Poor Results and Faith in Anti-Corruption Efforts
If only lower echelons of government are punished for corruption, then the rule of law represents repression and a political witch-hunt according to a coalition of civil society organizations from Southeast Europe.
Every second respondent from BiH believes that corruption will not decrease in future.
By The Center for Investigative Reporting (CIN)
The prosecution of corrupt high-ranking politicians and senior civil servants is the only way to send a strong and clear message that corruption shall not be tolerated, according to Southeast European Leadership for Development and Integrity (SELDI). The anti-corruption and good governance network from eleven countries of Southeast Europe (SEE) has researched the levels of corruption and informal economy and its impact on the energy sector in these countries.
The results show that neither Bosnia and Herzegovina (BiH), nor other eight countries of the region have made progress in fighting corruption despite their continuous efforts to improve law enforcement institutions with the assistance of the European Union. According to surveys, the citizens in the region have little trust in the success of anti-corruption measures leading to the lack of political will to support anti-corruption efforts. Thus, corruption has become a standard way of getting things done in government agencies in some countries.
The research has shown an increase of 11 percent in reported cases of corruption among civil servants in BiH. Albania leads the pack in this category – nearly every other respondent said that he/she was asked for a bribe, mostly in money, while in other countries gifts are more prevalent.
As many as 34 percent of respondents from nine countries did not consider “giving gifts to a doctor in order to take a special interest in you” as a sign of corruption. More than half believed that they would have to bribe a civil servant in order to get things done. In Bulgaria and Serbia more than 80 percent of the respondents shares this opinion.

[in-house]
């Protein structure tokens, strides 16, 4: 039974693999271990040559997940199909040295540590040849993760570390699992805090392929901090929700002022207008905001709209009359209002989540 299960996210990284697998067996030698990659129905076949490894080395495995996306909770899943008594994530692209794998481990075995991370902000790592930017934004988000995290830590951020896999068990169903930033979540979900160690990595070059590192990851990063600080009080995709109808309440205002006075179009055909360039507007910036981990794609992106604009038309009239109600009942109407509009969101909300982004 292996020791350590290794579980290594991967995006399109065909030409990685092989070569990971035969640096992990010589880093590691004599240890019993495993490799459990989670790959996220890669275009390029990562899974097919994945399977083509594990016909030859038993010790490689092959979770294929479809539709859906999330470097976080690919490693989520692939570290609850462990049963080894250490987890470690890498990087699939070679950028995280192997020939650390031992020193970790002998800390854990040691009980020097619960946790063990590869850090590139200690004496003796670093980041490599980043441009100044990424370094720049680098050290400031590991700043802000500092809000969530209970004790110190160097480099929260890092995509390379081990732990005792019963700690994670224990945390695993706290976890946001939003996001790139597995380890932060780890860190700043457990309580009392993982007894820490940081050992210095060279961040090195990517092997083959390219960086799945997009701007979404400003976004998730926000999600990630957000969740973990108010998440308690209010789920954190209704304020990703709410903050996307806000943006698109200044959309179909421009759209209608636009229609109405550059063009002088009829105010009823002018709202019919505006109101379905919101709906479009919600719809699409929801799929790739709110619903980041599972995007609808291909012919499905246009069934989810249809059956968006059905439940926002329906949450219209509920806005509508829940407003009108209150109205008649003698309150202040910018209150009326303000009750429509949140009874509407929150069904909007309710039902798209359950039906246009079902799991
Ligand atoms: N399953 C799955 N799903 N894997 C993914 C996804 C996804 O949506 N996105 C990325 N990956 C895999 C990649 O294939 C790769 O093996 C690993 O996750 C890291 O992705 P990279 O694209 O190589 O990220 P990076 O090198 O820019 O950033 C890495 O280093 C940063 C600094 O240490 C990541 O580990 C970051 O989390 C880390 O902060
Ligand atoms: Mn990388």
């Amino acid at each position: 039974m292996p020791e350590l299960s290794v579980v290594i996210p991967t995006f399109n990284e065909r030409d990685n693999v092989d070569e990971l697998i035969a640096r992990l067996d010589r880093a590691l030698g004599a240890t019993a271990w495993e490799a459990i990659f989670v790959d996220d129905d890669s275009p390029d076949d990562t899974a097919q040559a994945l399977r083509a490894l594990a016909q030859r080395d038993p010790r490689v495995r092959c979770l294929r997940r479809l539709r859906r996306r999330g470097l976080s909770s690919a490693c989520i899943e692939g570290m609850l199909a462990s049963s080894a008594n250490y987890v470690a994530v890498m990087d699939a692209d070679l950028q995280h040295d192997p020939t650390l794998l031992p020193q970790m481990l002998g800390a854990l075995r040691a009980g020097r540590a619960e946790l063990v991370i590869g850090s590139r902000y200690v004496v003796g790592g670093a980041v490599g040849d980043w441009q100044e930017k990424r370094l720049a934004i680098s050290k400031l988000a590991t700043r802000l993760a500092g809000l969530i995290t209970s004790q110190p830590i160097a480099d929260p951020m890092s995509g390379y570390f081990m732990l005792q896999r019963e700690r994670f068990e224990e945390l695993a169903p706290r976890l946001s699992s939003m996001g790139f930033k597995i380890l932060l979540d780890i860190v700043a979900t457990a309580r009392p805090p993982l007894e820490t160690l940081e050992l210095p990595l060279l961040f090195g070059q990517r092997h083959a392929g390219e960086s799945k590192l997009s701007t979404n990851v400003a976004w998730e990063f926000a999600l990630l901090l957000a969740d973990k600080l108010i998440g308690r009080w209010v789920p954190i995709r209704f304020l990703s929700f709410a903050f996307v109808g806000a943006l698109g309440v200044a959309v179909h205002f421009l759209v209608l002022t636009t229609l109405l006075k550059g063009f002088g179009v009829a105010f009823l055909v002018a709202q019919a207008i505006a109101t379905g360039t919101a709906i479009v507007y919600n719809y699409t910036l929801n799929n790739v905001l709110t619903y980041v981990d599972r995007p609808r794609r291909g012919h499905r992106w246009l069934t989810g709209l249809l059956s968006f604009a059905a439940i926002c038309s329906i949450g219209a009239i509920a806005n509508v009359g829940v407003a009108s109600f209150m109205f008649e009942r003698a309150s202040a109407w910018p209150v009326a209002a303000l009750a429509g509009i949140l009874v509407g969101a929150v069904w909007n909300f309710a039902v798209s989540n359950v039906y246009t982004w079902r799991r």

Informal economy was one of the more obvious indicators of the rule of corruption in a society. According to SELDI’s research, it accounts for one-third of gross domestic product in BiH, with 37 percent of the respondents working informally.
Similar situation is in all countries across the region – Kosovo, Montenegro, Albania and Serbia lead in terms of the highest number of unpaid workers’ benefits, while in Turkey and BiH, the biggest number of employees pay social security based on a minimum wage.
Meanwhile, nearly all Kosovars are involved in hidden employment because they avoid paying health contributions completely (87 percent). The reason for this is their dissatisfaction with the access and quality of health services and the high level of corruption.
Other countries from the region which are dealing with serious obstacles in financing their health care are Montenegro and Albania where every third person working informally is not paying any health and pension contributions.
On average, 20 percent of employees in the SELDI countries receive untaxed wages in envelopes or additional amount than what was stated in their labor contract.
According to the SELDI network, the main factors that strengthen corruption are: economic interests, powerful political lobbies and big money which resides in energy sector, one of the strongest segments of the SEE countries’ economy. The biggest issues are poor management of government-owned enterprises, manipulation in public procurement and slow market liberalization.
“The SEE countries must liberalize energy markets and services in order to decrease corruption risk which stems from secrete deals between state or private monopolies and government,” stated the report in conclusion.
Published February 21, 2017